Beatriz Colomina, Mark Wigley
The human is never simply human. It is never clear where human begins and ends. The body is inhabited and constituted by thousands of microbes – many of which have existed for millions of years – upon which it depends for survival. The human is a mobile cross-species collaboration and the collaboration is fluid, multiple, and ever-shifting. Only around 1% of the genetic material in the body is human and the human-specific parts of the human genome are very hard to find. Human specificity is elusive at best.
In reverse, each individual human body is unique and never stable. The body is defined by diversity, fluidity, and continuous transformation. Yet this diversity is continuously subjected to multiple disciplines that attempt to normalize bodies into stable codes of gender, sexuality, ethnicity, nationality, prosperity, subservience, and speed – even to establish certain bodies as invisible or disposable, or simply not human. These are design codes. Bodies are artifacts, designed products.
We are increasingly filled with artificial parts, starting with a galaxy of screws, plates, nails, and stents. We replace body parts, whether manufactured or transplanted from another body. The kinds of tissue that can be transplanted keep expanding, as does the number of organs – taken from another human, from an animal, synthetic, 3D-printed-out, or even grown from the patient’s own stem cells. Similarly, the array of external prosthetics has grown from the traditional replacement of hands, arms, and legs to electro-mechanical devices to neuro-prosthetics that use electric signals in the nerves, or even brain waves, to activate them. Reconstructive surgery becomes more sophisticated to address trauma, disease, birth defects, aesthetic preferences, or gender reassignment. Plastic surgery radically transforms the shape, color, and texture of almost every dimension of the body.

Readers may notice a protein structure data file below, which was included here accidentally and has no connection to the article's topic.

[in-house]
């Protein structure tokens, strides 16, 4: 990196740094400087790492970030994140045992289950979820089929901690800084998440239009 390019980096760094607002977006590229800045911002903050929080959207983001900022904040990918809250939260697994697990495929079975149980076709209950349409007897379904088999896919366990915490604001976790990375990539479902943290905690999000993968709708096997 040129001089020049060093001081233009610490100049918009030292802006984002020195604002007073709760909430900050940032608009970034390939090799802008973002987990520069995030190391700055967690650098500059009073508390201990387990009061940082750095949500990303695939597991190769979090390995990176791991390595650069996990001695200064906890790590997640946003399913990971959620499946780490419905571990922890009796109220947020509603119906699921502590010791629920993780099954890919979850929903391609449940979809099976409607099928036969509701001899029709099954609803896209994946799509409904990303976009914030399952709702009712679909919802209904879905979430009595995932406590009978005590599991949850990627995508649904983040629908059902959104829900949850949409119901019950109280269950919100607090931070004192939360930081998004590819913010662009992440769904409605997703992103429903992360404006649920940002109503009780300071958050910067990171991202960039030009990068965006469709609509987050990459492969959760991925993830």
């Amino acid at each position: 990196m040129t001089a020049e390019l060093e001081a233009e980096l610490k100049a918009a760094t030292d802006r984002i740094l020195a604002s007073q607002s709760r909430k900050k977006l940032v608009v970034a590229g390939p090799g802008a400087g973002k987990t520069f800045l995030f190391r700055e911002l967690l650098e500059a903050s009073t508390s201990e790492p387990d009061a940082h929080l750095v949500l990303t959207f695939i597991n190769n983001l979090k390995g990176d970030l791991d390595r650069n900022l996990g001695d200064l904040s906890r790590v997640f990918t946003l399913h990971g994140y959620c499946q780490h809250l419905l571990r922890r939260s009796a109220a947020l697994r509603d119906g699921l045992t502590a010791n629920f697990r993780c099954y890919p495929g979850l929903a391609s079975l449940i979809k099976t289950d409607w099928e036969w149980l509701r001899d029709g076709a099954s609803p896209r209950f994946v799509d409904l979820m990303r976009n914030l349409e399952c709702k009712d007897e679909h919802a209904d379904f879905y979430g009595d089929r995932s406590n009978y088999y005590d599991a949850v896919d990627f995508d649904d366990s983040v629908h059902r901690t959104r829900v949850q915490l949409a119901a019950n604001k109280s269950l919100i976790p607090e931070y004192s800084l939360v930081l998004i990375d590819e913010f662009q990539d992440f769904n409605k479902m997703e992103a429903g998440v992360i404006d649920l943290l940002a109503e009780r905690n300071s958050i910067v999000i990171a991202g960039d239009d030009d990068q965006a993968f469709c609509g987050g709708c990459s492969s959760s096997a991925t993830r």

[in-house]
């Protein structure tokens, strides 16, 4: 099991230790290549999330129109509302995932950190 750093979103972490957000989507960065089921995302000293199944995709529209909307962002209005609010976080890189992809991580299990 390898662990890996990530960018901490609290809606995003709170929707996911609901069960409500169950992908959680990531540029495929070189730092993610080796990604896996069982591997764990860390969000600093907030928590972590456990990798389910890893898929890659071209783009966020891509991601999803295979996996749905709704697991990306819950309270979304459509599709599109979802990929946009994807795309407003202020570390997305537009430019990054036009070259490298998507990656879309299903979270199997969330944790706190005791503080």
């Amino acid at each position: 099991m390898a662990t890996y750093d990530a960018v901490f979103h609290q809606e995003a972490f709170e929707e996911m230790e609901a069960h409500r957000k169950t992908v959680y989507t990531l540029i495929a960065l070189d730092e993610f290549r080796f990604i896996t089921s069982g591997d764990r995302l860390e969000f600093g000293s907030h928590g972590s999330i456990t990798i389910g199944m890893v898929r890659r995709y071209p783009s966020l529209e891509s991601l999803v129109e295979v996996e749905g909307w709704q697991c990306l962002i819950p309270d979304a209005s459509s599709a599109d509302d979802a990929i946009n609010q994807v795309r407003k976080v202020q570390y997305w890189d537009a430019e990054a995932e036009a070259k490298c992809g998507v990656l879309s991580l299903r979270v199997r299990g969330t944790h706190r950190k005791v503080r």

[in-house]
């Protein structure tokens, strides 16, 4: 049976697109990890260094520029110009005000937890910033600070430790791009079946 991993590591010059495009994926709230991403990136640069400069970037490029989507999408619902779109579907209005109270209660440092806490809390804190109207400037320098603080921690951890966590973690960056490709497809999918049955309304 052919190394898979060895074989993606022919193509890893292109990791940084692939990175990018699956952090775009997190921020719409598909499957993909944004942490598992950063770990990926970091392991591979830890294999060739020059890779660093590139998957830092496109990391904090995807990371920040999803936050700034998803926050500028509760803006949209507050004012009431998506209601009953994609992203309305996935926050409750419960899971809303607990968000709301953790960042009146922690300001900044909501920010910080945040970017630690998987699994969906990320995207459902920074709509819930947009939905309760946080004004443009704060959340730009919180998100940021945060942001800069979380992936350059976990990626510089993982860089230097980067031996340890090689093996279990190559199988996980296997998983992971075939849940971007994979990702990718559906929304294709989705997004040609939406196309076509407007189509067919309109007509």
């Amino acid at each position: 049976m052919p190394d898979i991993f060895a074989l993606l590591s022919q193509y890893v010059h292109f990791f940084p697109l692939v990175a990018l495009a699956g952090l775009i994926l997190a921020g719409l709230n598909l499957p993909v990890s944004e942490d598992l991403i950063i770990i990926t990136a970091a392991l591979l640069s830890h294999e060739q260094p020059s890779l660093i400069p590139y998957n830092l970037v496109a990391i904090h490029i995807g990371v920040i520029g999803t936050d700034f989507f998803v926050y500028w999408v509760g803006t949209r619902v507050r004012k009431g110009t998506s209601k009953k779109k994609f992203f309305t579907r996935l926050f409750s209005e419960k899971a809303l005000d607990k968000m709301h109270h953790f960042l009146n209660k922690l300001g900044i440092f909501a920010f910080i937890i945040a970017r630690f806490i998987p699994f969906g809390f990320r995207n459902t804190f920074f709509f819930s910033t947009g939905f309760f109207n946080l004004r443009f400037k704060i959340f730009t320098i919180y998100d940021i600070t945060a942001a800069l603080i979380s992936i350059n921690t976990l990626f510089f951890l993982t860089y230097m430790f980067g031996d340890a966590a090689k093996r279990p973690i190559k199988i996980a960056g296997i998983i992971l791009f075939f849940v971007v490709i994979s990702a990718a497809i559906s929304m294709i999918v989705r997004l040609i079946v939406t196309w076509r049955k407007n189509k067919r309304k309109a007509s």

The body is just dramatically redesigned with drugs. There is an extraordinary daily intake of a huge range of chemicals. Seen from the point of view of drugs, the human body is simply a porous envelope suspended in vast flows of chemicals.
This continuously reconstructed body is not just the contemporary western body in its increasingly globalized form, a consumer product whose design has to be frequently updated. Each ancient culture was defined by traditions of body modification. Culture starts with redesigning the body.
This redesign of the body has moved to the genetic level as gene-editing tools allow insertions and deletions in a DNA sequence. The indeterminacy of the stem cell, its ability to develop into almost any cell type, is already used to repair organs, wounds, degenerate retinas, tendons, and teeth. The even more radical fact that human stem cells happily assist in the construction of cells of other animals, and presumably the reverse, further destabilizes the category of human with the construction of chimera, cross-species constructions at the outer limit of contemporary ethical debates.
This text is taken from the catalog of the 3rd Istanbul Design Biennial, curated by the authors.
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